Posts Tagged ‘Twitter’
I wrote the headline to this post on August 17, 2011, and I saved a draft that only consisted of four URL’s. Honestly, I have no idea exactly where I was going to go with this, but the headline was too, uh, weird not to post. Rather than try to piece together exactly what sort of thesis I was going after almost four months ago, I’ll just link to the articles that so inspired me.
- Law firm branding, social media, and strategy, Jordan Furlong, Law Firm Web Strategy Blog, August 2, 2011
- The Unbearable Smugness of an Experienced Lawyer, Carolyn Elefant, My Shingle, August 7, 2011
- ABA rules: No major ethics overhaul needed To address web marketing, Carolyn Elefant, My Shingle, August 12, 2011
- Ethics Rules May Be Stupid, But Rules Are Rules, Carolyn Elefant, My Shingle, August 12, 2011
Obviously it was something about older lawyers eschewing newfangled technology.
I have been writing haiku for fun and to annoy my fellow man since I learned of the medium in middle school. A few weeks ago I wrote up a few legal haikus in response to a contest hosted by the Texas Bar Appellate Law Section. I am proud to say that my poetic and legal creative powers have now received their due recognition. I didn’t win anything tangible, but receiving an honorable mention from a group of people I mostly don’t know, in a state bar section to which I don’t belong, in an area of law I have never practiced, is all the victory I need. At least where legal haiku is concerned.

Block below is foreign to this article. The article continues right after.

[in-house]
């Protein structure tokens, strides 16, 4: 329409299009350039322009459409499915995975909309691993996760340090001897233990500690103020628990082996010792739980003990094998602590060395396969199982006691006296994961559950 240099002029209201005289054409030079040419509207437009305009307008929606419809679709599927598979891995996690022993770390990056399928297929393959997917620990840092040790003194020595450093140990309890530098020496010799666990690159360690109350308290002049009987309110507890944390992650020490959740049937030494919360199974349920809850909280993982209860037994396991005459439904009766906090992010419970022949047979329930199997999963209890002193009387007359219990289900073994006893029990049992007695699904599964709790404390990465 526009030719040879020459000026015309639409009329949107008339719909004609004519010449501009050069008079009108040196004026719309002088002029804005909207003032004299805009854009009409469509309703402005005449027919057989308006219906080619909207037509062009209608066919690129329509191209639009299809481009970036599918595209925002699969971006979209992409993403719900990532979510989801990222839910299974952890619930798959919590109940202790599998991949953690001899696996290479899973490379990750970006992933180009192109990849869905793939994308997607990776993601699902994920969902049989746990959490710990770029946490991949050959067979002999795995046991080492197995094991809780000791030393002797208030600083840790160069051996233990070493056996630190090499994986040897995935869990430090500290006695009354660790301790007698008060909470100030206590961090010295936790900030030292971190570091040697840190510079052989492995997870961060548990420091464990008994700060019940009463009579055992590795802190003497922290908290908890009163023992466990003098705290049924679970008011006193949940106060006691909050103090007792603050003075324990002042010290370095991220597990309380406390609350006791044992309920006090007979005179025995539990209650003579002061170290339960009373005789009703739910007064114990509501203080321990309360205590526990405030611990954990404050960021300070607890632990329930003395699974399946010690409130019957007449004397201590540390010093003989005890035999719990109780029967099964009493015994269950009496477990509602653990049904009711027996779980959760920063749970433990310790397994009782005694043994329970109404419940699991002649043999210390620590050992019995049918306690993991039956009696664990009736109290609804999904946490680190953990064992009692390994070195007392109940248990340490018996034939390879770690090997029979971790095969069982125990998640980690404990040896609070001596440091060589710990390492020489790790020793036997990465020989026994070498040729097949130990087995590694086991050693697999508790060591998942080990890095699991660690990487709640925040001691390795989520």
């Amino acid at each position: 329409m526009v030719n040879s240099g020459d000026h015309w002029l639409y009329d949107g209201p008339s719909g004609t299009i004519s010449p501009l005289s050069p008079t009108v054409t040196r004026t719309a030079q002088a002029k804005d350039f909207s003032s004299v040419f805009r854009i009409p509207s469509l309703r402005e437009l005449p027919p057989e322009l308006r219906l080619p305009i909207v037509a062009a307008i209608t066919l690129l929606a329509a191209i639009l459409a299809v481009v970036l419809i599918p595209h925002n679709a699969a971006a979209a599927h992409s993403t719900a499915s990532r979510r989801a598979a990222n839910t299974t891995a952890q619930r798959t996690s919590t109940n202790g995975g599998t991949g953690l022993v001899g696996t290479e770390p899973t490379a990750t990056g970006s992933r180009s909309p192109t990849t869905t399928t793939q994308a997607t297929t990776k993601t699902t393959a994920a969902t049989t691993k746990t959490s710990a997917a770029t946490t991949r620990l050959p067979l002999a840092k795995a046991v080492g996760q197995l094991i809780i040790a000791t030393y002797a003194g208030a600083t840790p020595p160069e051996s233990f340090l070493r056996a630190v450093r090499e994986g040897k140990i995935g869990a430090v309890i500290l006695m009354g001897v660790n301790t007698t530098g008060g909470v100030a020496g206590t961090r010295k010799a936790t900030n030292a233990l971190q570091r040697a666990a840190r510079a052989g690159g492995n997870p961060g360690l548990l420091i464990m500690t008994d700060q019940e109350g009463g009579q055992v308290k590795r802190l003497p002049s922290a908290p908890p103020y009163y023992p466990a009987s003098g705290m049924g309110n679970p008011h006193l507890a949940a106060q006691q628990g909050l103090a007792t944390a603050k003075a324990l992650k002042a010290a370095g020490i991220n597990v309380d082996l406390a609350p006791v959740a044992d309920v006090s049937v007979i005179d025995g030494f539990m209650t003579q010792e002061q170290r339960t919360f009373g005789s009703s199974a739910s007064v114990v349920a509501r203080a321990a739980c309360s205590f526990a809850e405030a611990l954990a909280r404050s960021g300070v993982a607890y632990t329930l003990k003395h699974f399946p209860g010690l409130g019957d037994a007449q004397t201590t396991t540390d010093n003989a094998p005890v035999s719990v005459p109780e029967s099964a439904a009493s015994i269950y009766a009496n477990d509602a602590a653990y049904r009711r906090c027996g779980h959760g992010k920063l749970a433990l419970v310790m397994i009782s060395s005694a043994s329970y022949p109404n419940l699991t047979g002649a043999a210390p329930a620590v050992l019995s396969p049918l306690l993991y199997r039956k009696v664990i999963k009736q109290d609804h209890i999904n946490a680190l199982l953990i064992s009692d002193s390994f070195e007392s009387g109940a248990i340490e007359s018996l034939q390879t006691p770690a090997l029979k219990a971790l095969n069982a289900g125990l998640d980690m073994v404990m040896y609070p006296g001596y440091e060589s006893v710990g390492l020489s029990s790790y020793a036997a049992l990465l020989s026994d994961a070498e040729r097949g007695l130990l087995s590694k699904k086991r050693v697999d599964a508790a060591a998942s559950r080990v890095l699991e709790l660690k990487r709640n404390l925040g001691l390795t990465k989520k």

The State Bar of Texas Appellate Section is hosting a “Twitter Brief Competition” in preparation for its annual meeting in September. It’s exactly what it sounds like: craft an appellate argument in 140 characters or less.
Be honest, this is the moment the legal profession has been dreaming of. No more verbose jargon! No more impenetrable legalese! An end to “heretofore” and “thereunder”! Short prepositions only!
But seriously, it seems like some lawyers might have an edge in this competition. Section co-chair Anne Johnson seems to agree: